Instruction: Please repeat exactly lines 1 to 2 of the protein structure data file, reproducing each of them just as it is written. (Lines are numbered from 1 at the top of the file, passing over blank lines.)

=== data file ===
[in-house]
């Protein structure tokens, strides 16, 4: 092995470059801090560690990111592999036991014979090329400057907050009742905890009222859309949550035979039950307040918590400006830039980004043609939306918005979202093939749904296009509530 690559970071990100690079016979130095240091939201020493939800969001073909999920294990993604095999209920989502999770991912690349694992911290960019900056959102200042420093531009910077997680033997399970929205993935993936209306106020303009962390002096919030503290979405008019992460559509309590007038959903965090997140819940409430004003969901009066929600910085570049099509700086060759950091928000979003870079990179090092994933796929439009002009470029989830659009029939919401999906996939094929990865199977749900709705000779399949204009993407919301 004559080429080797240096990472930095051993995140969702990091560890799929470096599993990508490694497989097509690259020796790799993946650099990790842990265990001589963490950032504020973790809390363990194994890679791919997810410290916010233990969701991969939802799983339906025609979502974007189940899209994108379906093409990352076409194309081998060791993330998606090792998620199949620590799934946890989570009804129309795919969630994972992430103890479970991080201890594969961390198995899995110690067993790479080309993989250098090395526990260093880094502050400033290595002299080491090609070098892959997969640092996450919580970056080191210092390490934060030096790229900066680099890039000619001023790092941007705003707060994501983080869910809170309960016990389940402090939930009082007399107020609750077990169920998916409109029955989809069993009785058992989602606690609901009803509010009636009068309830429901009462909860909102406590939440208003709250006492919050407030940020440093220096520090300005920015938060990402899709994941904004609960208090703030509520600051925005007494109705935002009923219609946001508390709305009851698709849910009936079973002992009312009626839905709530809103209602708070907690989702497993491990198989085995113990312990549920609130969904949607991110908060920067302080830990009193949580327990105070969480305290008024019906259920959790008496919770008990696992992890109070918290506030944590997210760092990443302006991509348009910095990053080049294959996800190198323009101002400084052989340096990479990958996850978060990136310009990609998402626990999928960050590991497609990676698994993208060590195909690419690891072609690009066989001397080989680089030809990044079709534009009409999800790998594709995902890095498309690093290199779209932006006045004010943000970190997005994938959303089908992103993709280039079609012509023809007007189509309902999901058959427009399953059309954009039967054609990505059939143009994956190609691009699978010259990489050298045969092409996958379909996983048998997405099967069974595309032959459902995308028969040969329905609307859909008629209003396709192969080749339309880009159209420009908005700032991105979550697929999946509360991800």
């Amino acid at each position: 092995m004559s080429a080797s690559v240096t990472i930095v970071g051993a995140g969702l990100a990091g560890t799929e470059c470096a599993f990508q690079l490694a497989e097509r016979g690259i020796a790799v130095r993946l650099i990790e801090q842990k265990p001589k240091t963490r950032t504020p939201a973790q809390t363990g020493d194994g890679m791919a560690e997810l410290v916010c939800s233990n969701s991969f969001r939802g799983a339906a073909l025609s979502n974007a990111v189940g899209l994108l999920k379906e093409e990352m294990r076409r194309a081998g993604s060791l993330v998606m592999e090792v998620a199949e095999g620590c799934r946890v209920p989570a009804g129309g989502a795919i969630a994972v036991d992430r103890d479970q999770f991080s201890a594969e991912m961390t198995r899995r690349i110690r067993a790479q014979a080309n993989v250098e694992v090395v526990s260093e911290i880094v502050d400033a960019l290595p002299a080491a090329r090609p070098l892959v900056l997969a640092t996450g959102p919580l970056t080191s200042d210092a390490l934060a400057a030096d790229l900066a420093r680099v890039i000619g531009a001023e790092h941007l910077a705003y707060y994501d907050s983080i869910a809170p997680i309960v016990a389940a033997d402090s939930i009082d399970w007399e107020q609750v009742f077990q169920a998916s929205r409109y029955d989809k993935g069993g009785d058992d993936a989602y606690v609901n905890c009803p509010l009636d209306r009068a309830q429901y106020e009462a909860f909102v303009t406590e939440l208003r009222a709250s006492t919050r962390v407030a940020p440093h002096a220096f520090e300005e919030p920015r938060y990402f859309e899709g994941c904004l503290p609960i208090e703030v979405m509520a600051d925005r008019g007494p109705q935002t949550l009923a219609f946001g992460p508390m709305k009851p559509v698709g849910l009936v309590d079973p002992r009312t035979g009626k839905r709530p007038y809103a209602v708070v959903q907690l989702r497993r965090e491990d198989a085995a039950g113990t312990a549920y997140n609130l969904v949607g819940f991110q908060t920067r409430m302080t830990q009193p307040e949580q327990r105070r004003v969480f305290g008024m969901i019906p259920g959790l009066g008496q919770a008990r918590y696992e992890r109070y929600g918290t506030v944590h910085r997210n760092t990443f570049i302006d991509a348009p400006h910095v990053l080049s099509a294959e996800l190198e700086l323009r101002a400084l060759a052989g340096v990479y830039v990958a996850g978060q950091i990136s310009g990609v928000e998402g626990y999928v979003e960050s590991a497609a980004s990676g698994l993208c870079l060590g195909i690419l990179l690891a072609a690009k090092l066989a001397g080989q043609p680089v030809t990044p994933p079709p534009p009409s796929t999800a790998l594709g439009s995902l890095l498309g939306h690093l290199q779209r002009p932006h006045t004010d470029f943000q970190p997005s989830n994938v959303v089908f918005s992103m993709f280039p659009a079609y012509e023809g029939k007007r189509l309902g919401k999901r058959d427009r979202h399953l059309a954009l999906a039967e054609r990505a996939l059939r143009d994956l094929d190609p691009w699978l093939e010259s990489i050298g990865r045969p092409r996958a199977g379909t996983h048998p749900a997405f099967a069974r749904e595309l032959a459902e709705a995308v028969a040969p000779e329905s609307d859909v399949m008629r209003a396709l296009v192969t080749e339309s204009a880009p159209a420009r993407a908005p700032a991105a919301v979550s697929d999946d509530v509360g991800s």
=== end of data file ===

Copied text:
[in-house]
């Protein structure tokens, strides 16, 4: 092995470059801090560690990111592999036991014979090329400057907050009742905890009222859309949550035979039950307040918590400006830039980004043609939306918005979202093939749904296009509530 690559970071990100690079016979130095240091939201020493939800969001073909999920294990993604095999209920989502999770991912690349694992911290960019900056959102200042420093531009910077997680033997399970929205993935993936209306106020303009962390002096919030503290979405008019992460559509309590007038959903965090997140819940409430004003969901009066929600910085570049099509700086060759950091928000979003870079990179090092994933796929439009002009470029989830659009029939919401999906996939094929990865199977749900709705000779399949204009993407919301 004559080429080797240096990472930095051993995140969702990091560890799929470096599993990508490694497989097509690259020796790799993946650099990790842990265990001589963490950032504020973790809390363990194994890679791919997810410290916010233990969701991969939802799983339906025609979502974007189940899209994108379906093409990352076409194309081998060791993330998606090792998620199949620590799934946890989570009804129309795919969630994972992430103890479970991080201890594969961390198995899995110690067993790479080309993989250098090395526990260093880094502050400033290595002299080491090609070098892959997969640092996450919580970056080191210092390490934060030096790229900066680099890039000619001023790092941007705003707060994501983080869910809170309960016990389940402090939930009082007399107020609750077990169920998916409109029955989809069993009785058992989602606690609901009803509010009636009068309830429901009462909860909102406590939440208003709250006492919050407030940020440093220096520090300005920015938060990402899709994941904004609960208090703030509520600051925005007494109705935002009923219609946001508390709305009851698709849910009936079973002992009312009626839905709530809103209602708070907690989702497993491990198989085995113990312990549920609130969904949607991110908060920067302080830990009193949580327990105070969480305290008024019906259920959790008496919770008990696992992890109070918290506030944590997210760092990443302006991509348009910095990053080049294959996800190198323009101002400084052989340096990479990958996850978060990136310009990609998402626990999928960050590991497609990676698994993208060590195909690419690891072609690009066989001397080989680089030809990044079709534009009409999800790998594709995902890095498309690093290199779209932006006045004010943000970190997005994938959303089908992103993709280039079609012509023809007007189509309902999901058959427009399953059309954009039967054609990505059939143009994956190609691009699978010259990489050298045969092409996958379909996983048998997405099967069974595309032959459902995308028969040969329905609307859909008629209003396709192969080749339309880009159209420009908005700032991105979550697929999946509360991800």